Potentilla fruticosa

This Potentilla is as fragile as a stained glass window and parts of it literally crumble away every time I work on it. It has undergone some pretty radical changes since I acquired it in 2011, and certainly does not look like the tree I initially envisioned it would become when I bought it. If I could give one piece of advice to anyone who wants to work with Potentilla – especially a deadwood specimen – I would say keep the trunk as clean and dry as possible. They are extremely susceptible to rot. Brush it, lime sulfur it, treat it with wood hardener, remove dead bark… all that good stuff is essential. 

The main things I did this year were to remove the last of the rotting parts, soak every piece of deadwood in lime sulfur then wood hardener, and compact the crown. I also completely redesigned the branch structure such that it is much more simple and “bonsai like”. This is contrary to the wayward, random nature in which Potentilla grow. I’m not saying the current image is better than some of the earlier ones. Certainly some incredible deadwood features have been lost.

Next step is to find the right pot, which certainly won’t be easy. I figure this tree still has a couple years of life before it returns to the dust from whence it came.

DSC_0603

The crown still needs a bit of filling out, but that won’t take long.

Earliest

This is the earliest image I have of the tree. I have no idea of the dates, but presumably the top left shows the tree soon after collection, while the other is the pinnacle of the tree’s development under its previous owner.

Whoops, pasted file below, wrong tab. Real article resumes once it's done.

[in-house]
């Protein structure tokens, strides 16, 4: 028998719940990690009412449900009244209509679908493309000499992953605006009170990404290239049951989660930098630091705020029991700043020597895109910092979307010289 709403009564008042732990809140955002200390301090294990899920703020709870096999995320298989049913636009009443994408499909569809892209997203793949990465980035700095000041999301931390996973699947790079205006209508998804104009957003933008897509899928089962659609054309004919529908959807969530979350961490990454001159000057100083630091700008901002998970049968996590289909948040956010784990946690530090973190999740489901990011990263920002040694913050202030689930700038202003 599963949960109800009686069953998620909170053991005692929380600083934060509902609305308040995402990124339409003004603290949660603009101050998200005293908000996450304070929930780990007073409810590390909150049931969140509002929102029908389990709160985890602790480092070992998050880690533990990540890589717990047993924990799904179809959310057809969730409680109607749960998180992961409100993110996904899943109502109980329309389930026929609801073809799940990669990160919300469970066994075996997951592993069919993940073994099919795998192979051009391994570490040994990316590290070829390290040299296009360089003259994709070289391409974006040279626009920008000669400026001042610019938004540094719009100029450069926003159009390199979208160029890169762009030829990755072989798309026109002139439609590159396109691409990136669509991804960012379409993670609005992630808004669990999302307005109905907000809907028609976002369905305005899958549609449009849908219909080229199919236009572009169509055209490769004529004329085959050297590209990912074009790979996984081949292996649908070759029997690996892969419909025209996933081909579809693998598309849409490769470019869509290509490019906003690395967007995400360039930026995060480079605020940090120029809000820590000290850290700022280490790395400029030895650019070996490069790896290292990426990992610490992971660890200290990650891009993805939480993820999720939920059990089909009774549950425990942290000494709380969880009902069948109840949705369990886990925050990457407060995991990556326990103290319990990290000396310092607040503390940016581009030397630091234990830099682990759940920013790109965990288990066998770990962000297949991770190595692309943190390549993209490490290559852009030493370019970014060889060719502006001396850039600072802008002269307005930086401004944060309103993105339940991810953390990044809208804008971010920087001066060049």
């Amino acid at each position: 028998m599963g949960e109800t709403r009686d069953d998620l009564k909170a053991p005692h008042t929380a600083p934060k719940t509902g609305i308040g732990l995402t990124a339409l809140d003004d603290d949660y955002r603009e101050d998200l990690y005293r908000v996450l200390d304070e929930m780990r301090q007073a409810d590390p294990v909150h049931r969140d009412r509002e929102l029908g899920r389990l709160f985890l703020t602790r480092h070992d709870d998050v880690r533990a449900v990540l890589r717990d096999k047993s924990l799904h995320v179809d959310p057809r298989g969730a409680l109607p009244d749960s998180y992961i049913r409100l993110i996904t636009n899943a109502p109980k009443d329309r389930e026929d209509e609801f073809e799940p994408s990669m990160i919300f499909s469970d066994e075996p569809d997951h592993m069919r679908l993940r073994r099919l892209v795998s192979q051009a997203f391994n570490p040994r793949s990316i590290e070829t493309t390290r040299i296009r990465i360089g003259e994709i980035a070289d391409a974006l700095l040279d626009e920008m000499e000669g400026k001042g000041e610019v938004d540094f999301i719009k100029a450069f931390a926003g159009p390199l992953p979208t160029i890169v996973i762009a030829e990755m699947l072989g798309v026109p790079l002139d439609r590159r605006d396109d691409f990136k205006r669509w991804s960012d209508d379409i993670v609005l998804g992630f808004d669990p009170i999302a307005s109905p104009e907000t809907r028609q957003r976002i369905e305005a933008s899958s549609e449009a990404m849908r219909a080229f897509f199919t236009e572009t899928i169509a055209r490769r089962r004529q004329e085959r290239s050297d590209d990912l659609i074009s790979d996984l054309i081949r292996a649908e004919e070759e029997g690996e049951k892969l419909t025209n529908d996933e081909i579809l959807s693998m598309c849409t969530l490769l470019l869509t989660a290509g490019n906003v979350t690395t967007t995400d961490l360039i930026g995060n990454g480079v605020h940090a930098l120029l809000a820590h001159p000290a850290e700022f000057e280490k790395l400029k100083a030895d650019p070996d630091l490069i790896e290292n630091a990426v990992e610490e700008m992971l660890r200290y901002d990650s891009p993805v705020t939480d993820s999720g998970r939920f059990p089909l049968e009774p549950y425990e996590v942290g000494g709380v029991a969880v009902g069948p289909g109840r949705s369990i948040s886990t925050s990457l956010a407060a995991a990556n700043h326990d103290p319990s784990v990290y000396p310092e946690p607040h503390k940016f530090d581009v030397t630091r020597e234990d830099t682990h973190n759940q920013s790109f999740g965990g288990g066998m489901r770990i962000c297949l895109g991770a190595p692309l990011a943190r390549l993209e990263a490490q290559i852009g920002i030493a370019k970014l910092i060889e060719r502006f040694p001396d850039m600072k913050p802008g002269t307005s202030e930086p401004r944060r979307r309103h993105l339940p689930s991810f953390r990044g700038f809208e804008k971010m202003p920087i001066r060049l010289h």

5 Responses

  1. Pingback: LakeshoreBonsai.wordpress.com is Moving to www.LakeshoreBonsai.com! | Lakeshore Bonsai: Bonsai in Toronto, Canada

  2. Nigel Saunders

    The tree is actually looking more natural and less like a typical bonsai. I think you will end up with a more interesting tree as it develops. Sounds like it is getting very good care! Look forward to more posts in the years to come.

    Nigel Saunders (K-W Bonsai)

    September 7, 2013 at 7:48 pm

    • LSBonsai

      Hi Nigel,

      Good to hear from you and thanks for the comment. I hope all is well. Bonsai@RBG is having a show Thanksgiving weekend, hope to see you there.

      Cheers,

      Aaron

      September 7, 2013 at 8:54 pm

  3. Alex

    Hello!

    I saw this bonsai just yesterday at the Bonsai Show at the Toronto Botanical Gardens! 😀
    So nice! I have a potentilla Fruticosa as well but I find it extremely hard to wire it. The branches (even the ones that haven’t matured yet) snap so easily. I saw at the show that yours were wired…how did you do it?

    It’s a very nice piece!

    Alex

    October 20, 2013 at 8:43 pm

    • LSBonsai

      Hi Alex,

      Thank you for the compliments. Wiring potentilla definitely takes some sensitivity. I only put movement in new growth. Wrap the wire firmly to minimize the chance that they will kink or break (even if they do kink, they often survive).

      As for woody branches, I only wire them to position them. Trying to put movement in them is pretty pointless as they are so brittle. You may have noticed that the tree has several guy wires on it as well.

      Good luck!

      October 20, 2013 at 9:48 pm

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